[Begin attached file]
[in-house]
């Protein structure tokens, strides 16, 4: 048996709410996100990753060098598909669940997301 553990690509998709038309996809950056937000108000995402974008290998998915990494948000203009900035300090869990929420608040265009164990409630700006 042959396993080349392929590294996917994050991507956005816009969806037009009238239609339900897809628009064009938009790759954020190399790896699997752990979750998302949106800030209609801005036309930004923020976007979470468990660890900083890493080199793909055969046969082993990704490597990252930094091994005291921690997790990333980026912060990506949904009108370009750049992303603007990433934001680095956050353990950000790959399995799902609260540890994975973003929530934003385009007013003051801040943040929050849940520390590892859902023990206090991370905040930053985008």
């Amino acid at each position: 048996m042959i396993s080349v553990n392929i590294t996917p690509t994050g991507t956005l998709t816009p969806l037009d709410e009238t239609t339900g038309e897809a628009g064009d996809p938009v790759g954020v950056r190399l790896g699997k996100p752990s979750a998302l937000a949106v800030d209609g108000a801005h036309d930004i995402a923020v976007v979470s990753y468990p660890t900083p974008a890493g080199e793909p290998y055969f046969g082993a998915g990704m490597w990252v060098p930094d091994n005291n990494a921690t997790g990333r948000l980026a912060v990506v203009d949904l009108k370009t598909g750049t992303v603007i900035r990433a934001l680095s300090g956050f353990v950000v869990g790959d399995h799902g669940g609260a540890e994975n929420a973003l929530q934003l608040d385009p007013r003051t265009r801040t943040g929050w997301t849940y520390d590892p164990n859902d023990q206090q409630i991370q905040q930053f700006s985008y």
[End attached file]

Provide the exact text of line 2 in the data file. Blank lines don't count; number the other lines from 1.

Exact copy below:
């Protein structure tokens, strides 16, 4: 048996709410996100990753060098598909669940997301 553990690509998709038309996809950056937000108000995402974008290998998915990494948000203009900035300090869990929420608040265009164990409630700006 042959396993080349392929590294996917994050991507956005816009969806037009009238239609339900897809628009064009938009790759954020190399790896699997752990979750998302949106800030209609801005036309930004923020976007979470468990660890900083890493080199793909055969046969082993990704490597990252930094091994005291921690997790990333980026912060990506949904009108370009750049992303603007990433934001680095956050353990950000790959399995799902609260540890994975973003929530934003385009007013003051801040943040929050849940520390590892859902023990206090991370905040930053985008």